The Politics and Strategy of Nuclear Weapons in the Middle East: Opacity, Theory, and Reality, 1960-1991: An Israeli Perspective

Shlomo Aronson, Author State University of New York Press $74.5 (398p) ISBN 978-0-7914-1207-7
This dense, scholarly history doesn't offer dramatic revelations such as those in Seymour Hersh's The Samson Option, but rather a comprehensive portrait of the role of nuclear strategy in Israel's foreign policy. Aronson, a political scientist at Hebrew University in Jerusalem, has drawn on a wealth of disciplines and sources--including some in Hebrew and Arabic--to emphasize Israel's use of ``opacity,'' its undeclared but strongly hinted possession of nuclear weapons. He suggests that Israeli leader Ben-Gurion pursued the bomb in order to allow Arabs to reconcile themselves to coexistence ``without losing face.'' After discussing Arab-Israeli wars, the peace with Egypt, and the Israeli attack on the Iraqi nuclear reactor, the author argues that Defense Minister Ariel Sharon ``used a new language of opacity'' to extend the nuclear threat over the Occupied Territories. Aronson predicts that opacity will remain a strategy until a new Middle East order is established. For comparative purposes, he also looks at nuclear proliferation in India, North Korea and other emerging nuclear nations. (Aug.)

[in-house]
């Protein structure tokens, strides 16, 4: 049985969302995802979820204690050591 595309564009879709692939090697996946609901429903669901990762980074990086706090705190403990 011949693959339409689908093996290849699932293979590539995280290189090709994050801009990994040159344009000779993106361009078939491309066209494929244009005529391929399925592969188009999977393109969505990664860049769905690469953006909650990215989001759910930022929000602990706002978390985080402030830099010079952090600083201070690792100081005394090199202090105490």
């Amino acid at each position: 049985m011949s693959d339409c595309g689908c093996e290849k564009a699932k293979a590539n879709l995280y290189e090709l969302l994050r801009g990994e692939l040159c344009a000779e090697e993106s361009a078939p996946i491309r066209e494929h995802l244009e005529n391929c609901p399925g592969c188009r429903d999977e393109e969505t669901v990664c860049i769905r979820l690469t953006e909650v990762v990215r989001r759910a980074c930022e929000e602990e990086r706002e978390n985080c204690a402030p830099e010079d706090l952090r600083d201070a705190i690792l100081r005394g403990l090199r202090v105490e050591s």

Reviewed on: 01/01/1992
Release date: 01/01/1992
Genre: Nonfiction
Paperback - 398 pages - 978-0-7914-1208-4
Open Ebook - 404 pages - 978-0-585-08794-8
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